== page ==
The following is a guest post by Katherine Blood, Curator of Fine Prints.
American author Dan Brown has famously described the Library of Congress Main Reading Room as the most beautiful room in Washington, D.C. (The Lost Symbol). While it is routinely open to researchers, drop-in visitors had the rare treat of photographing this inspiring space during our Spring Open House on President’s Day. We invited those with cameras in tow to share their images on the Library’s Flickr site. Selected favorites from participants appear in three galleries called LOC Open House 2013 Spring.
A number of photographers trained their lenses skyward to capture the Main Reading Room’s spectacular domed ceiling. Others focused on specific artworks, including the dome’s signature allegorical painting by Edwin Blashfield (see if you can spot his idealized portrait of Abraham Lincoln in the Flickr galleries). Colorful books on alcove shelves were another favorite subject along with the Library’s card catalog, which garnered shots of wooden drawers scarred with use, hand-written entries, and ad hoc researchers thumbing through these vast indexes.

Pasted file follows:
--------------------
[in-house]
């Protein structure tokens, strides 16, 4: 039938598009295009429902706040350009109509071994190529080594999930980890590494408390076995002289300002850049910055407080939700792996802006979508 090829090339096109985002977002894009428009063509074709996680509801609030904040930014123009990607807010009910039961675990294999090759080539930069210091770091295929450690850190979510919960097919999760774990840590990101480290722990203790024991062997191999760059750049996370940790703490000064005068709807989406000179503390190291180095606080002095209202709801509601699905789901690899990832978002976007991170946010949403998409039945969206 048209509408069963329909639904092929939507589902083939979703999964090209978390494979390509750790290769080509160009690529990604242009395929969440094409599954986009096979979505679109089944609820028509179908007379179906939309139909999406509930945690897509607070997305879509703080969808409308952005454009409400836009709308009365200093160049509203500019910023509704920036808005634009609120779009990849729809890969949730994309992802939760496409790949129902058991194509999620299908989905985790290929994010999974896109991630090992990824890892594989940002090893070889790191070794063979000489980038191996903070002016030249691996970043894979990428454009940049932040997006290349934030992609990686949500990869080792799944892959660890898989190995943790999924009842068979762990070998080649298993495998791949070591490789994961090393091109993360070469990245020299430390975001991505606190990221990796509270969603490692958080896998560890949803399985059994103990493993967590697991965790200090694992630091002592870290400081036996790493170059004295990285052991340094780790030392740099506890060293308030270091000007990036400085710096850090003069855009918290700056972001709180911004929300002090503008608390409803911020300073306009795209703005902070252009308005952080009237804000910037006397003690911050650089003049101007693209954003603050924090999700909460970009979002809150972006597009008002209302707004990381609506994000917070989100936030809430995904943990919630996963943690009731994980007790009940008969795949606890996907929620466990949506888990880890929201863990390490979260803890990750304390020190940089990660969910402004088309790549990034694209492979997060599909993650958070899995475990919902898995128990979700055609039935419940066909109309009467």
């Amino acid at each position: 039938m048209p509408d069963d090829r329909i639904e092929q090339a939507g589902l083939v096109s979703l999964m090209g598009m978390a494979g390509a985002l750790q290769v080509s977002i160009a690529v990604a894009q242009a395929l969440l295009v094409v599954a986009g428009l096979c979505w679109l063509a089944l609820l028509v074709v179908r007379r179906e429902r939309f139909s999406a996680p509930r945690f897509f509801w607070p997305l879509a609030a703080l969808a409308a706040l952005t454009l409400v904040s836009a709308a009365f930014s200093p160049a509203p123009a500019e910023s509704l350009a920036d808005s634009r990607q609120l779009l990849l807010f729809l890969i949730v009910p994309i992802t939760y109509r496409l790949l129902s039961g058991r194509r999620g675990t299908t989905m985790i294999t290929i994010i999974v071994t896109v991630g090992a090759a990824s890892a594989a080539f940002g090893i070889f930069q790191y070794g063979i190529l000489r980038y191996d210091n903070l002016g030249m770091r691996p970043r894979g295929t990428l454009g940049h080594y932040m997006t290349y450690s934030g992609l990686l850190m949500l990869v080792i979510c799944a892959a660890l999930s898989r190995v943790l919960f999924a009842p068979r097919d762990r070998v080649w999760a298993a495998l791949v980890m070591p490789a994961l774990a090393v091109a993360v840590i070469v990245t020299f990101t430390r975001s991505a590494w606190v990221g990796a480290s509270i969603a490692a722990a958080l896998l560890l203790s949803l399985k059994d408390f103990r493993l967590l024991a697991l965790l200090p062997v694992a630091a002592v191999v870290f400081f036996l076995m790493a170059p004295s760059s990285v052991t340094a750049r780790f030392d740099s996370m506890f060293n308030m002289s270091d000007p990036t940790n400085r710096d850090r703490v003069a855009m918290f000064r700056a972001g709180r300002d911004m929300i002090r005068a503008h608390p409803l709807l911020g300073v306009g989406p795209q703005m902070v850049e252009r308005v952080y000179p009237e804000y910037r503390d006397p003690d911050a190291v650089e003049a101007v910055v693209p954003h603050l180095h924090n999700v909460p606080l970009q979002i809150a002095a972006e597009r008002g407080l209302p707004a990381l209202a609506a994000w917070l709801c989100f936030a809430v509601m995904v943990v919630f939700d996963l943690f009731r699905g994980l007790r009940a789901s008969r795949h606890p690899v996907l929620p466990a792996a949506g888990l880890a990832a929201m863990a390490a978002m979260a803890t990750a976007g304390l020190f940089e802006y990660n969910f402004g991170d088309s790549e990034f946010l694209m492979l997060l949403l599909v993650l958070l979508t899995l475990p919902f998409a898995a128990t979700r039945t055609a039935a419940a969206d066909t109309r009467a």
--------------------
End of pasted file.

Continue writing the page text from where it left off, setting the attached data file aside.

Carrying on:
As a staff member who knows and loves this space well, I was impressed by how the participating photographers collectively showcased not only the grandeur of the Main Reading Room’s art and architecture, but also the sense you get there of a living think tank where old ideas can be explored and new ideas conceived.
- Take a virtual tour of the Main Reading Room to view its art and architecture.
- View more Library of Congress Flickr galleries.
- Explore an overview of resources for researching the art and architecture of the Library of Congress Jefferson Building.
- Watch a video about coming to do research in the Library’s Main Reading Room